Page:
Buy to Let Mortgages 1st Jan 2016
in 2016, property investors are certainly facing some challenges. However the upside is that the rental market remains buyant as demand continues to outstrip supply, meaning that the Private Rented Sector remains a popluar asset class for investors. Landlords need to become aware of the best ways of handling their investments - read our top tips on Winning Strategies within The Private Rented Sector in 2016 article. And bear in mind that those with no mortgages or small mortgages will be unaffected by the following changes and so will continue to generate income.
This year, high street lenders are expected to tighten criteria for new applicants, which will in turn leave landlords forced to either increase rents or borrow less. As such, experts now predict that investors will soon require a 50% deposit – or no mortgage at all.
There is no denying the market is starting to overheat, particularly after George Osborne hit the sector with stamp duty tax rises. The Financial Policy Committee previously stated the sector could pose a risk to wider financial stability, citing immigration and demand from tenants as the key drivers of higher buy to let prices. Because of this, many now fear that even more restrictions could be put into place if the Bank of England decides to crack down further on risk within the sector.
Whether action will be taken or not remains speculative. However, as the key ratio between rental income and monthly mortgage costs is set to change, brokers have warned that only investors with larger deposits may qualify for loans in the future.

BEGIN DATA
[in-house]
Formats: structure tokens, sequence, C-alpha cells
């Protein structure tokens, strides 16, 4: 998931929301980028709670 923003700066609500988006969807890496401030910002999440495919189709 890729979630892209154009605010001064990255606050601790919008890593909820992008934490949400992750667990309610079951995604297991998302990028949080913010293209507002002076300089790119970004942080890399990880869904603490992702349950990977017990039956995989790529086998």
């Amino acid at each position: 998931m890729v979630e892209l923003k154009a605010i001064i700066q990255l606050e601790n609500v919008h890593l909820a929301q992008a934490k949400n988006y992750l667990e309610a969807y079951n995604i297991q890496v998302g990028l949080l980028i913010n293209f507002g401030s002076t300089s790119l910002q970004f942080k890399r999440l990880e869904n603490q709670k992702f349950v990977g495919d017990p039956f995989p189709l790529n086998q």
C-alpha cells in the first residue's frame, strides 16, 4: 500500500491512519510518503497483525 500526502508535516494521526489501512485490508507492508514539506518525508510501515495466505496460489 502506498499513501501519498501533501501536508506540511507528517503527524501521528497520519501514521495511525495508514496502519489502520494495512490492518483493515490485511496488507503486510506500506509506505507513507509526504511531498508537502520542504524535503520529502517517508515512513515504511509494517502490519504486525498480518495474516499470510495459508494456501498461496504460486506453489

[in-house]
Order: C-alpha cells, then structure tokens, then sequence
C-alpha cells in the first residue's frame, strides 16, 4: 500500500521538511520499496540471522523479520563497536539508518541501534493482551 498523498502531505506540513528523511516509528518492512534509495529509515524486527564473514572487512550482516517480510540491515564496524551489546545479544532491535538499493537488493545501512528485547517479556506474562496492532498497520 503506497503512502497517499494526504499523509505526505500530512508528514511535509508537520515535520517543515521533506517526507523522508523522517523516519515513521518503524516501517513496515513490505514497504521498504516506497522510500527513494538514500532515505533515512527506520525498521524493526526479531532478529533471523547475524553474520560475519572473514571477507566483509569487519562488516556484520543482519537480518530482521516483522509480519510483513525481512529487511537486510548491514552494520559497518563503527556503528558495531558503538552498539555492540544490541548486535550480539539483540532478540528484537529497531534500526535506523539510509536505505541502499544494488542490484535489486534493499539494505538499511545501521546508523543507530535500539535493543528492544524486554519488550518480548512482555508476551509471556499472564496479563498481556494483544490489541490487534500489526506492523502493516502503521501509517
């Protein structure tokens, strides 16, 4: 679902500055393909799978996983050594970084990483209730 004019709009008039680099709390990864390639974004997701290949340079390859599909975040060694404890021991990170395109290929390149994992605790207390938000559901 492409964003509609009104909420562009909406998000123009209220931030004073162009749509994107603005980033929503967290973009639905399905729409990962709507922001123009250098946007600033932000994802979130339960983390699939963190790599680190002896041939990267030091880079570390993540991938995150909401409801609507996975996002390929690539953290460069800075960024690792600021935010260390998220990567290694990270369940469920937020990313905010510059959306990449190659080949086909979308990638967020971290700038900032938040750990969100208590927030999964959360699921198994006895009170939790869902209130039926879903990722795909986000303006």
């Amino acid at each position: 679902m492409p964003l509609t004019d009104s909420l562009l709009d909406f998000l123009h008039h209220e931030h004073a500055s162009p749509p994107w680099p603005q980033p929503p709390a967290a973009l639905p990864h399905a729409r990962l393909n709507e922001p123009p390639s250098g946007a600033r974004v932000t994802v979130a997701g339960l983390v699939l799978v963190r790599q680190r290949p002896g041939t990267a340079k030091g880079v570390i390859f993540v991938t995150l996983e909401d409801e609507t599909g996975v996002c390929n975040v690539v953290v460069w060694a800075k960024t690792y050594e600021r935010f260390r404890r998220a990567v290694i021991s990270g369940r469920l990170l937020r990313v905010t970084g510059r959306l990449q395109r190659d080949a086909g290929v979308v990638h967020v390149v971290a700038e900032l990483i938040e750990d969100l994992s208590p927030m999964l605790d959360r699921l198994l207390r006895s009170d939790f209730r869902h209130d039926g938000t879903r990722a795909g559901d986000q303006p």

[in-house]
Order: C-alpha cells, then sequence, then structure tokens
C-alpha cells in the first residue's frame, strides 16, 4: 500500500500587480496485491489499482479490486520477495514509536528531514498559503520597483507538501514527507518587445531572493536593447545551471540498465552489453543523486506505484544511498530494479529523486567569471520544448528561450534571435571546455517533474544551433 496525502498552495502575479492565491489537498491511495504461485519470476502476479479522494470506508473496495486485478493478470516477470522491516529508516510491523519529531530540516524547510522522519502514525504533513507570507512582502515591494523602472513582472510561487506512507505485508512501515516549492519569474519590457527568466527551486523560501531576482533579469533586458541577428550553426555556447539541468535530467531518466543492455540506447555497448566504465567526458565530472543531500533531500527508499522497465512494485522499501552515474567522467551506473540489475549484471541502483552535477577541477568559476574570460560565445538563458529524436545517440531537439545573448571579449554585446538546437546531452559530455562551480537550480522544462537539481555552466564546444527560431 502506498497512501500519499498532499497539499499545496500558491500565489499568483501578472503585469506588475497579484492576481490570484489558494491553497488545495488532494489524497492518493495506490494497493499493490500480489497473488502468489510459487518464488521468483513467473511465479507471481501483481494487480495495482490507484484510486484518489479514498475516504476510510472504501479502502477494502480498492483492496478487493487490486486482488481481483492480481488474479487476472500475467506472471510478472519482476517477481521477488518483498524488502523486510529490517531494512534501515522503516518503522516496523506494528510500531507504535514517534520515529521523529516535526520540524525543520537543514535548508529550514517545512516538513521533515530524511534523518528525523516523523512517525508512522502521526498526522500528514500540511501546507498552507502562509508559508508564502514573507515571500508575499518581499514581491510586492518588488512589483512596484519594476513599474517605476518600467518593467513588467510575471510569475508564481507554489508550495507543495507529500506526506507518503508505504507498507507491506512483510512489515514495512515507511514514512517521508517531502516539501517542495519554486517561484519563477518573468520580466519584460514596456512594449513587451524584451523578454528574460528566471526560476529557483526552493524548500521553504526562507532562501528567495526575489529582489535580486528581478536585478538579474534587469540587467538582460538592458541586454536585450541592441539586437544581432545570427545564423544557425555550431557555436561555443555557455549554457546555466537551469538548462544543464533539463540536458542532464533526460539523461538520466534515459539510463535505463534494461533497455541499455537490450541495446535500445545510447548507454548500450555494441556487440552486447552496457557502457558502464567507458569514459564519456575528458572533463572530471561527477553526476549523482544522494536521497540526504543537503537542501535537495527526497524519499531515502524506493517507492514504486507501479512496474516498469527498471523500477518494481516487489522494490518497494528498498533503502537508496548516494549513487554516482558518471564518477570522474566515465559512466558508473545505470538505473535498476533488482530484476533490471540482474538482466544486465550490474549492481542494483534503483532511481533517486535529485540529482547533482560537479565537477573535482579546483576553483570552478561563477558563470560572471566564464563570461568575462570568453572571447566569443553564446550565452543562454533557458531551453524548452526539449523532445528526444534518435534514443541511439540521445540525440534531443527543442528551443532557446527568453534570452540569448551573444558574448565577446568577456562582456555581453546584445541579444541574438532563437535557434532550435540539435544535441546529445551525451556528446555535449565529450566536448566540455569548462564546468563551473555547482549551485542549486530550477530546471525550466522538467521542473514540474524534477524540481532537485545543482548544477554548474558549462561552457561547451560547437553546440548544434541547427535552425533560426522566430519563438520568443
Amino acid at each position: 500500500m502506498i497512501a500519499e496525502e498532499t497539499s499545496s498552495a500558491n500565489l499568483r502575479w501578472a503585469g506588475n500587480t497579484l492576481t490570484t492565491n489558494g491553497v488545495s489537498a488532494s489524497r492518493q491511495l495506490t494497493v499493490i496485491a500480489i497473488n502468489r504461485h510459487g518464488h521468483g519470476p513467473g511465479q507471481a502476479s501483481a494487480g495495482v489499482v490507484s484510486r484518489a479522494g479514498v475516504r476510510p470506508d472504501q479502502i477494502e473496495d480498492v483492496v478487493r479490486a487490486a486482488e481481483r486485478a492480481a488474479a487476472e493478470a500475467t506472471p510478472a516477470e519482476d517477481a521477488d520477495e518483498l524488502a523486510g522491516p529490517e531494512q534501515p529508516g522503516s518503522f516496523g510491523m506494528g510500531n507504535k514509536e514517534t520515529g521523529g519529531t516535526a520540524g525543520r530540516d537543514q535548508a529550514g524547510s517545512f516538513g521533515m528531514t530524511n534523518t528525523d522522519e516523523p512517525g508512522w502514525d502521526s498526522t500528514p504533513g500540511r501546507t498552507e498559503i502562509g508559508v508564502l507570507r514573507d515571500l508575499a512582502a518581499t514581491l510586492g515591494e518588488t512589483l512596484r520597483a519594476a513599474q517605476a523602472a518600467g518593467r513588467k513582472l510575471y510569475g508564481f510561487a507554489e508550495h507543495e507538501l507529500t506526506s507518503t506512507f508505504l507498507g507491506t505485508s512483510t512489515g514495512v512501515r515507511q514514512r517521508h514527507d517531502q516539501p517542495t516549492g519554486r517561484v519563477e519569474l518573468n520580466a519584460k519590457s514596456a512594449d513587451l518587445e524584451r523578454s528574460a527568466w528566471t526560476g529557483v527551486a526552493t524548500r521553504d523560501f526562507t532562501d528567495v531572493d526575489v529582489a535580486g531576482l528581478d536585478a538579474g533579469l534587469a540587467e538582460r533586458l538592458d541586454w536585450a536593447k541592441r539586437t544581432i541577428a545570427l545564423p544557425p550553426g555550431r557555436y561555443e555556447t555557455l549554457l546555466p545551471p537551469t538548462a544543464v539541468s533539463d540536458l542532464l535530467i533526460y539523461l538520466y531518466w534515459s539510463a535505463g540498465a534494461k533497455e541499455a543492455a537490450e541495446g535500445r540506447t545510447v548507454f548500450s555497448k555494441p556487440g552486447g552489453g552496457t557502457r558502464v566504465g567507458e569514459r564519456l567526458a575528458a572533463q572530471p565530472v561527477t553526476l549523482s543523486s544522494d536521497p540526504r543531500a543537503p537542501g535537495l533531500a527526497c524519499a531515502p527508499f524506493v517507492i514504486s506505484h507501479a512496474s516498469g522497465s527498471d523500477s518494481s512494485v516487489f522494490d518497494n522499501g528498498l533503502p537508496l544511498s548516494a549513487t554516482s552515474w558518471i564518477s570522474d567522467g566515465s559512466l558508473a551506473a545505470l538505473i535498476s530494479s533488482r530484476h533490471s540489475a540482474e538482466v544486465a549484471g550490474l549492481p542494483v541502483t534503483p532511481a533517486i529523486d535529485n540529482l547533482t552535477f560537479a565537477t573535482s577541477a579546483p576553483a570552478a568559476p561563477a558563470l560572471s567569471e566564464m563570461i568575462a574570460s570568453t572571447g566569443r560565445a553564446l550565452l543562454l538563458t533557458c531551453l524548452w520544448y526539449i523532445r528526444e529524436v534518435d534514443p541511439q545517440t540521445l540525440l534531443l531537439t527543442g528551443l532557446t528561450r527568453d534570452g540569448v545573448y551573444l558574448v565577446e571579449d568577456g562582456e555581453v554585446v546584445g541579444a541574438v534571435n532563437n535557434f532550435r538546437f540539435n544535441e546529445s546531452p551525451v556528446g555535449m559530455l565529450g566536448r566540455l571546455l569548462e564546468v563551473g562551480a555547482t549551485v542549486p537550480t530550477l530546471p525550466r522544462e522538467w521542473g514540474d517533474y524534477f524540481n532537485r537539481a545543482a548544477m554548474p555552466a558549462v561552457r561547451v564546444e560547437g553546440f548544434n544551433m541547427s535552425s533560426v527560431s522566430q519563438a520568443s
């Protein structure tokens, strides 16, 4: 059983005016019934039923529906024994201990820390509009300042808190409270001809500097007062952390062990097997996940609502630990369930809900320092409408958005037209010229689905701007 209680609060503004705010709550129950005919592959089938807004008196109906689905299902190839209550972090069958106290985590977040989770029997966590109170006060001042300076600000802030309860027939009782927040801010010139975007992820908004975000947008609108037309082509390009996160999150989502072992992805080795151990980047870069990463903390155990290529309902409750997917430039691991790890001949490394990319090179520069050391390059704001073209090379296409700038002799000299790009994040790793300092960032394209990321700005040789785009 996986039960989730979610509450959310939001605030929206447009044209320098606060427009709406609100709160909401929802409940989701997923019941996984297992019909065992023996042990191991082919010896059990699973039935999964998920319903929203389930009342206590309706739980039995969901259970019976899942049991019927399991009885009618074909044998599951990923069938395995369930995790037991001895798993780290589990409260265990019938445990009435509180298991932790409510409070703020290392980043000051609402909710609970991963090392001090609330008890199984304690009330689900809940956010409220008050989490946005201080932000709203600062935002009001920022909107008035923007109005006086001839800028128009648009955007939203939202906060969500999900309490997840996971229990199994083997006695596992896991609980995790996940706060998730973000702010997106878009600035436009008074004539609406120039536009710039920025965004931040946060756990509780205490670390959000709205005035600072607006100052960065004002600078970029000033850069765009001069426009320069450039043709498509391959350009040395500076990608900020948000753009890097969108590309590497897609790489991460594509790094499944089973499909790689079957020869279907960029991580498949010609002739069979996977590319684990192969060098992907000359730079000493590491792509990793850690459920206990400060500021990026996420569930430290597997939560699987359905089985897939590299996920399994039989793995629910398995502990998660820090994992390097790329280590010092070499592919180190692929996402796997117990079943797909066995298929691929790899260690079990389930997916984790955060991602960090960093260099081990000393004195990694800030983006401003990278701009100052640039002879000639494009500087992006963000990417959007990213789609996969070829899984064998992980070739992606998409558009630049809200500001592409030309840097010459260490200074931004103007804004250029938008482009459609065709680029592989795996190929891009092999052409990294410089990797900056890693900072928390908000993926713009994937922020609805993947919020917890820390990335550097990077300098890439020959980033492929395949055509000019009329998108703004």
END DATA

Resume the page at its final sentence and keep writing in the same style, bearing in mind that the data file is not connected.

With the potential of Bank of England lending caps reducing the number of mortgages issued, lenders are likely to rein in buy to let loans of their own accord rather than wait for regulatory crackdown. One of the biggest buy to let lenders in the market has tightened its criteria for those with less than a 35% deposit. Investors now require a monthly rental income of 125% of the mortgage at a 5.49% rate, compared to 4.99% for borrowers with a larger deposit. Equally, others have already raised its criteria for new borrowers, with required rental income increasing from 125% to 135% at a rate of 5.79%.
For existing landlords, profits will be affected under new tax rules, meaning that investors can no longer deduct the cost of mortgage interest from their rental income when calculating a profit. This, combined with the increased stamp duty for private landlords, has the potential to exclude small scale investors in favour of those with much deeper pockets or corporate landlords. Rate rises may equally make it harder for landlords to remortgage when their deal ends, leaving them locked into higher rates. Because of this, you are likely to require more equity if you are looking to invest in a buy to let property.
The future of the sector, however, remains rosy, as there are many possible solutions to the above challenges (see accompanying newsletter article: The Private Rented Sector in 2016, Winning Strategies). Whatever the New Year holds, the longer interest rates remain low, the better chance you have of fixing a great deal before they disappear and change settles into place. To ensure that you’re prepared for any changes set for 2016, as a new or existing buy to let investor or if you wish to find out more about the current buy to let options available, or need some tailored advice then now is the time to speak to an independent mortgage broker.
Elaine Kellington, Private Client Mortgage & Protection Consultant, Clear Mortgage Solutions